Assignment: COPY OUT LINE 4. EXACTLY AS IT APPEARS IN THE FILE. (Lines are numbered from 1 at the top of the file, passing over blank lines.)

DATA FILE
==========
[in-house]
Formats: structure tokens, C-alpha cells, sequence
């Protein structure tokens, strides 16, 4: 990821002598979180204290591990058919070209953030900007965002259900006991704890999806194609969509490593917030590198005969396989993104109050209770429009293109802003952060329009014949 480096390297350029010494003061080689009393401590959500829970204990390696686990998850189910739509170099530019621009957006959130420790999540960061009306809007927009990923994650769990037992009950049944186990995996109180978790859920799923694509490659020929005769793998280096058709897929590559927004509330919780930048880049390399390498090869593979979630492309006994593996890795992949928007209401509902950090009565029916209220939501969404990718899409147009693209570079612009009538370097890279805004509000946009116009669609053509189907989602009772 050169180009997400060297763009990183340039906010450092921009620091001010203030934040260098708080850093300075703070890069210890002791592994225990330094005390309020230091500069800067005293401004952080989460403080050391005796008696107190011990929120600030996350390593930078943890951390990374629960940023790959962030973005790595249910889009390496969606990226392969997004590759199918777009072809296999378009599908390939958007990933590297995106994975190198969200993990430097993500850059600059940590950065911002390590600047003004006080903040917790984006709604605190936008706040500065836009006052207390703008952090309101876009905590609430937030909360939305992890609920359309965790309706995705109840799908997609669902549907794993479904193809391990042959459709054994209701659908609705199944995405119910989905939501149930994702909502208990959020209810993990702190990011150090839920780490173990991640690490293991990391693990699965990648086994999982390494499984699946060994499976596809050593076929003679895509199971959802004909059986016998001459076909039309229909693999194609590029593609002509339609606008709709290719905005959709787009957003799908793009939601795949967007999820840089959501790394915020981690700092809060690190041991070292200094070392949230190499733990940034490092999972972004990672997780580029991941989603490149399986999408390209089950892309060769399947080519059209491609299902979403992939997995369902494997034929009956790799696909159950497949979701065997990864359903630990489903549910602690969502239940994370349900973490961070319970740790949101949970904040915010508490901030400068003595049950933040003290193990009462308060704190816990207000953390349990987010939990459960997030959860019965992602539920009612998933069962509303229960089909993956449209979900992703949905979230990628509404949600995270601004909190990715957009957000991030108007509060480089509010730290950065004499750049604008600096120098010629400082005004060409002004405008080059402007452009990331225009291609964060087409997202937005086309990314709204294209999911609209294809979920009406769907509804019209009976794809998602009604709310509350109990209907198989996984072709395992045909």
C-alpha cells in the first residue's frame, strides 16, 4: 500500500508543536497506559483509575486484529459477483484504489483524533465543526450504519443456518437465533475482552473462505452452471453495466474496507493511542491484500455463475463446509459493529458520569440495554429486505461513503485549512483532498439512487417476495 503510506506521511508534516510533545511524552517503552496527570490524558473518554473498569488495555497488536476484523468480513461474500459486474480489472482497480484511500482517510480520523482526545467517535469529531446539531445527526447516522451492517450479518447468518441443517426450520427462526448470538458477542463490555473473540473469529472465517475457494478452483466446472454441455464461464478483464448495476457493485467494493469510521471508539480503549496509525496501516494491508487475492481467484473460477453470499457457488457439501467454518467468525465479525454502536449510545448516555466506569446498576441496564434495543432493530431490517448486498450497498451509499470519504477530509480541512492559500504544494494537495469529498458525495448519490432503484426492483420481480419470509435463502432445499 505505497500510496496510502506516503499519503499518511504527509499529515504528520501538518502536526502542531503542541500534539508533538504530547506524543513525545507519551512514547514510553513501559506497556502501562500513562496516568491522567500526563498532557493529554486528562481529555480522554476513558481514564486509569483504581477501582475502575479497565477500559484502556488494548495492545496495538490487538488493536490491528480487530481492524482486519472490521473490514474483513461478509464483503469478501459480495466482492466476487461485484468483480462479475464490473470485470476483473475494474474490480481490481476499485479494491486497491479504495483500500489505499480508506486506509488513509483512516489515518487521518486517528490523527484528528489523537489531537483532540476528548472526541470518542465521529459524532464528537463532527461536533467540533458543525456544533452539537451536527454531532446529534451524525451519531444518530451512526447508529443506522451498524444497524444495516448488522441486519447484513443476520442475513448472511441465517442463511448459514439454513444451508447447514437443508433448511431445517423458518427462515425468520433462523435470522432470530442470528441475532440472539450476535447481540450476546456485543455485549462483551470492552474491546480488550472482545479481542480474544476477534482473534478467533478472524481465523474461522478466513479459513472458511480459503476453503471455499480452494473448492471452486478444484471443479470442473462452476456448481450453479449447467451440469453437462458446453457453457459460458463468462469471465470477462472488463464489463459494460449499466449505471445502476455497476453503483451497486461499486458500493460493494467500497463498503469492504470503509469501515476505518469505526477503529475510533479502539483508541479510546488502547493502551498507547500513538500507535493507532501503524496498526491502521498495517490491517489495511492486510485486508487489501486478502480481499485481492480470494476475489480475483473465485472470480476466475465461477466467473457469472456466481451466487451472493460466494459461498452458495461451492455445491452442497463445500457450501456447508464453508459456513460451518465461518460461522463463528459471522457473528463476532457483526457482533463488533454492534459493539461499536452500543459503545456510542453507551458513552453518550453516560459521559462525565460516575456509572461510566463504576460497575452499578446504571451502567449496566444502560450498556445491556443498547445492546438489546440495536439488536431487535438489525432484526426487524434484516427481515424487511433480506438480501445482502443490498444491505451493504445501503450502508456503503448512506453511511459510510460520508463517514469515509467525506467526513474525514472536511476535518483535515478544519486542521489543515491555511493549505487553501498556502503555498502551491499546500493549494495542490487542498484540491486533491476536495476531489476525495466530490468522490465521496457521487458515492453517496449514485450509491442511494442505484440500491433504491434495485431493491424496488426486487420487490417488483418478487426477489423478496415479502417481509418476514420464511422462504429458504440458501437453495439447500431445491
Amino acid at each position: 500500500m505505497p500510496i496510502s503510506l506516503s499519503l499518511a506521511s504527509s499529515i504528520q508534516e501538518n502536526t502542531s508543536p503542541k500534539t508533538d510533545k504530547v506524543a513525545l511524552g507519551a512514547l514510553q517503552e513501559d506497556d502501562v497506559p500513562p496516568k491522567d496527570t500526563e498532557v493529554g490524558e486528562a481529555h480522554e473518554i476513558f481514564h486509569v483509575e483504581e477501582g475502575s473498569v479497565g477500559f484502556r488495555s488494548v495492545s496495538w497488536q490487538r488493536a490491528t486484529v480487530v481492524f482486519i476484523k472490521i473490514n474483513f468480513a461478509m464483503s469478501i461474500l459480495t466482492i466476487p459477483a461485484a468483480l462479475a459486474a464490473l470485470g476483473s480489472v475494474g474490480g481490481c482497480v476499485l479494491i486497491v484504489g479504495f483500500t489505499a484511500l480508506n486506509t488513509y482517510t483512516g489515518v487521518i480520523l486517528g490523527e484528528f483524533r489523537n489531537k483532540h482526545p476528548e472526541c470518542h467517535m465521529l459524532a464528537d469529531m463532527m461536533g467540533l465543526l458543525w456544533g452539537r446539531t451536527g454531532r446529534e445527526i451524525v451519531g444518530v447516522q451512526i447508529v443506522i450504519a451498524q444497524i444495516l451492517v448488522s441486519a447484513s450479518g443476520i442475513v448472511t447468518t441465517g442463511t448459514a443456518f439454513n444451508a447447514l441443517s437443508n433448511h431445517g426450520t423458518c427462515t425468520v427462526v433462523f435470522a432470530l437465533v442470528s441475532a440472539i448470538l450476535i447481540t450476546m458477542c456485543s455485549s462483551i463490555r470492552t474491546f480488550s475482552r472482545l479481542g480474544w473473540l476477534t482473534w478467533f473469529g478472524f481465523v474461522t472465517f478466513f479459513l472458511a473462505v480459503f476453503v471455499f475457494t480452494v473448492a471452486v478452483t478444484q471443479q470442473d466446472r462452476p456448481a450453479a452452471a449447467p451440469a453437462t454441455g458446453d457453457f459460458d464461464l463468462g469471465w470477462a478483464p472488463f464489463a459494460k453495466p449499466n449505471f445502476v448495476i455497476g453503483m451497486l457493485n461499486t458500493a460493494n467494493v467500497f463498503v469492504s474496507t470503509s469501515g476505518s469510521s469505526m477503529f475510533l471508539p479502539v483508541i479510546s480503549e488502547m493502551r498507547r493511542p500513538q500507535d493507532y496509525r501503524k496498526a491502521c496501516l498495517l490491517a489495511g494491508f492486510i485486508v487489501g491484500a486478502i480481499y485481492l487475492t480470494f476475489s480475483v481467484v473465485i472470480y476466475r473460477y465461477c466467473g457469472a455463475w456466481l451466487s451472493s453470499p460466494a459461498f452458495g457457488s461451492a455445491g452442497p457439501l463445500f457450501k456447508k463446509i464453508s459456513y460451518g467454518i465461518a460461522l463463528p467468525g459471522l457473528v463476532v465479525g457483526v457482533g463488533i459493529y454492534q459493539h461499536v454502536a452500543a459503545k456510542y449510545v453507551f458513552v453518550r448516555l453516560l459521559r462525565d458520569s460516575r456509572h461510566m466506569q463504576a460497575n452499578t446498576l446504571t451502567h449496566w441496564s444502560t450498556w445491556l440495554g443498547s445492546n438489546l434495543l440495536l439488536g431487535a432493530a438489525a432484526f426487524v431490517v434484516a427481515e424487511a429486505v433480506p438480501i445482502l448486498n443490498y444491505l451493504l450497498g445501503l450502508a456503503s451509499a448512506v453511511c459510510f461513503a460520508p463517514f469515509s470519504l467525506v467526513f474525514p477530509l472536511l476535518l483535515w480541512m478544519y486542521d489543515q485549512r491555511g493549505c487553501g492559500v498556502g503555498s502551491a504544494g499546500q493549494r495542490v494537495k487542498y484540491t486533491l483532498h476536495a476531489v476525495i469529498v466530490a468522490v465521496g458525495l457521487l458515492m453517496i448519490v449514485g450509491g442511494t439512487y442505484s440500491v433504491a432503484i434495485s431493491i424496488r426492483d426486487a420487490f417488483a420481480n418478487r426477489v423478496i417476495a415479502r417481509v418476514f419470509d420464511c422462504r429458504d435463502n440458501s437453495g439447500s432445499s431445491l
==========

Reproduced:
C-alpha cells in the first residue's frame, strides 16, 4: 500500500508543536497506559483509575486484529459477483484504489483524533465543526450504519443456518437465533475482552473462505452452471453495466474496507493511542491484500455463475463446509459493529458520569440495554429486505461513503485549512483532498439512487417476495 503510506506521511508534516510533545511524552517503552496527570490524558473518554473498569488495555497488536476484523468480513461474500459486474480489472482497480484511500482517510480520523482526545467517535469529531446539531445527526447516522451492517450479518447468518441443517426450520427462526448470538458477542463490555473473540473469529472465517475457494478452483466446472454441455464461464478483464448495476457493485467494493469510521471508539480503549496509525496501516494491508487475492481467484473460477453470499457457488457439501467454518467468525465479525454502536449510545448516555466506569446498576441496564434495543432493530431490517448486498450497498451509499470519504477530509480541512492559500504544494494537495469529498458525495448519490432503484426492483420481480419470509435463502432445499 505505497500510496496510502506516503499519503499518511504527509499529515504528520501538518502536526502542531503542541500534539508533538504530547506524543513525545507519551512514547514510553513501559506497556502501562500513562496516568491522567500526563498532557493529554486528562481529555480522554476513558481514564486509569483504581477501582475502575479497565477500559484502556488494548495492545496495538490487538488493536490491528480487530481492524482486519472490521473490514474483513461478509464483503469478501459480495466482492466476487461485484468483480462479475464490473470485470476483473475494474474490480481490481476499485479494491486497491479504495483500500489505499480508506486506509488513509483512516489515518487521518486517528490523527484528528489523537489531537483532540476528548472526541470518542465521529459524532464528537463532527461536533467540533458543525456544533452539537451536527454531532446529534451524525451519531444518530451512526447508529443506522451498524444497524444495516448488522441486519447484513443476520442475513448472511441465517442463511448459514439454513444451508447447514437443508433448511431445517423458518427462515425468520433462523435470522432470530442470528441475532440472539450476535447481540450476546456485543455485549462483551470492552474491546480488550472482545479481542480474544476477534482473534478467533478472524481465523474461522478466513479459513472458511480459503476453503471455499480452494473448492471452486478444484471443479470442473462452476456448481450453479449447467451440469453437462458446453457453457459460458463468462469471465470477462472488463464489463459494460449499466449505471445502476455497476453503483451497486461499486458500493460493494467500497463498503469492504470503509469501515476505518469505526477503529475510533479502539483508541479510546488502547493502551498507547500513538500507535493507532501503524496498526491502521498495517490491517489495511492486510485486508487489501486478502480481499485481492480470494476475489480475483473465485472470480476466475465461477466467473457469472456466481451466487451472493460466494459461498452458495461451492455445491452442497463445500457450501456447508464453508459456513460451518465461518460461522463463528459471522457473528463476532457483526457482533463488533454492534459493539461499536452500543459503545456510542453507551458513552453518550453516560459521559462525565460516575456509572461510566463504576460497575452499578446504571451502567449496566444502560450498556445491556443498547445492546438489546440495536439488536431487535438489525432484526426487524434484516427481515424487511433480506438480501445482502443490498444491505451493504445501503450502508456503503448512506453511511459510510460520508463517514469515509467525506467526513474525514472536511476535518483535515478544519486542521489543515491555511493549505487553501498556502503555498502551491499546500493549494495542490487542498484540491486533491476536495476531489476525495466530490468522490465521496457521487458515492453517496449514485450509491442511494442505484440500491433504491434495485431493491424496488426486487420487490417488483418478487426477489423478496415479502417481509418476514420464511422462504429458504440458501437453495439447500431445491